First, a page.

Are old Indian arrowheads worth any money?

While some Native American arrowheads are worth a fortune, most of them are not worth much money. Since they are so common, you won’t be able to sell a typical arrowhead for much. …

What is the rarest arrowhead?

( 2) The most valuable arrowhead found to date in North America, the Rutz Clovis Point. Almost ten inches long and carved of sea green obsidian, it was found in a wheat field in Washington State in 1950. It was sold at auction in 2013 for $276,000. It is estimated to be about 13,000 years old.

Can you sell Native American arrowheads?

Q: Is it legal to buy and sell Native American artifacts? A: Yes, as long as the items were found in accordance with state and federal laws, they are completely legal to buy, sell, and trade. … By submitting artifacts to us, you certify that the artifacts were legally obtained in accordance to all federal and state laws.

What is a Clovis arrowhead worth?

The research began with the 2015 discovery of what is believed to be a Clovis point arrowhead, which Gramly says could be 12,800 or more years old and worth as much as $15,000.

How deep should I dig for arrowheads?

Most arrowheads that people find are on the surface or close to the surface, not deep under it. The typical depth is shallow, not deep. Some people find arrowheads deeper in the ground in exceptional cases, but you might never dig deeply for arrowheads. It is not usually ok to dig where you are looking for artifacts.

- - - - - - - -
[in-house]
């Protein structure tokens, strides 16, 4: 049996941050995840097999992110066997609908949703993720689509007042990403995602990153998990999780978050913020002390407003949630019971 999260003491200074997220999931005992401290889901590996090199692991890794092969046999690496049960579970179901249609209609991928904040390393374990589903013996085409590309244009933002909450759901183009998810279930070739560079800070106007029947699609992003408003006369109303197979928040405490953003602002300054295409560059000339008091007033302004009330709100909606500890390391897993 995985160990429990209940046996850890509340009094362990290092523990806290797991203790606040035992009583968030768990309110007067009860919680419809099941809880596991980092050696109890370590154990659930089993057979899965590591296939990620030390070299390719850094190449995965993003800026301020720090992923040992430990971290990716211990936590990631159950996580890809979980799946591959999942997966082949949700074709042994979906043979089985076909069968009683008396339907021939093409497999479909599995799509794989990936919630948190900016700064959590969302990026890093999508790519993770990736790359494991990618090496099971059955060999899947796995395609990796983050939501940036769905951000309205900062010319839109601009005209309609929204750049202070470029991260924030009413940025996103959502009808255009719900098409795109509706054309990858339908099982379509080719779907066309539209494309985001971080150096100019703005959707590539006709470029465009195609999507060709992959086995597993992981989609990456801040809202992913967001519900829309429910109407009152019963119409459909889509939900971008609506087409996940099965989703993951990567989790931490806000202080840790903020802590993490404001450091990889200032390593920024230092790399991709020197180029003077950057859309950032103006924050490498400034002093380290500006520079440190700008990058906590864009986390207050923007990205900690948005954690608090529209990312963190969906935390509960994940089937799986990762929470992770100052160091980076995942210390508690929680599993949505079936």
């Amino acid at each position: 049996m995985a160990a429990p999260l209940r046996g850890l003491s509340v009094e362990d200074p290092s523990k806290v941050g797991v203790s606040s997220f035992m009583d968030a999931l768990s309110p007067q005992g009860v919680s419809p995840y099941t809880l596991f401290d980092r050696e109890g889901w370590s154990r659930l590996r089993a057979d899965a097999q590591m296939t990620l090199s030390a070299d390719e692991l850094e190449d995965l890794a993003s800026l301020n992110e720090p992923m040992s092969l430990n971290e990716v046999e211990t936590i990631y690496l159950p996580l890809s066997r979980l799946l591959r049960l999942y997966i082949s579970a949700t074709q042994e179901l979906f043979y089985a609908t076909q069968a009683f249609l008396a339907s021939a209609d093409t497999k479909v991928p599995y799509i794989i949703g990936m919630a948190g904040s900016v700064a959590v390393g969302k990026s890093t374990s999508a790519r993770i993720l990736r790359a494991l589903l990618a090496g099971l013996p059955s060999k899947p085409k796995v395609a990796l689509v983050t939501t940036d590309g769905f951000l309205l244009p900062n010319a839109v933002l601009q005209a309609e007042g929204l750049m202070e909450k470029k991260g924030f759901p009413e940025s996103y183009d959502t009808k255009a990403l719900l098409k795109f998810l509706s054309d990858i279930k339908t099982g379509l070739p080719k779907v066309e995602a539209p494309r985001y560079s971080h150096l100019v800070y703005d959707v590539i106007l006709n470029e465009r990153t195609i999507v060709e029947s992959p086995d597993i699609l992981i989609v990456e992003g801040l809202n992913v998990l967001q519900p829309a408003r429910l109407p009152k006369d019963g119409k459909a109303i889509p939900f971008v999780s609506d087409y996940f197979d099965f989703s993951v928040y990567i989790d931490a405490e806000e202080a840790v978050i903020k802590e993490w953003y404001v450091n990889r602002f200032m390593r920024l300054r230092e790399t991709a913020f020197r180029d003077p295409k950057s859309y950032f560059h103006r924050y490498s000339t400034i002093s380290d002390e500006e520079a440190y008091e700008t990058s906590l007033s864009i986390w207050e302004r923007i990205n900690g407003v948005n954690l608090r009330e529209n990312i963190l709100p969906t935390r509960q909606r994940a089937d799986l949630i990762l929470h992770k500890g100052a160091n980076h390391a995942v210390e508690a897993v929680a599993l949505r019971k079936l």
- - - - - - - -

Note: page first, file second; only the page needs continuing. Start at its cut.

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What does it mean when you find an arrowhead?

An arrowhead, also known as an arrowpoint, is the pointed tip of an arrow. … Native Americans have long believed that wearing an arrowhead around your neck is a symbol of protection and strength. It has also acted as an icon of courage, protecting whoever wore it from illnesses and negative energy.

Can you legally sell Native American artifacts?

What is legal and what is not? It is illegal to buy, sell, trade, import or export known American Indian burial objects, sacred objects, or objects of cultural patrimony (OCGA 12-3-622). Fines are up to $500 per object.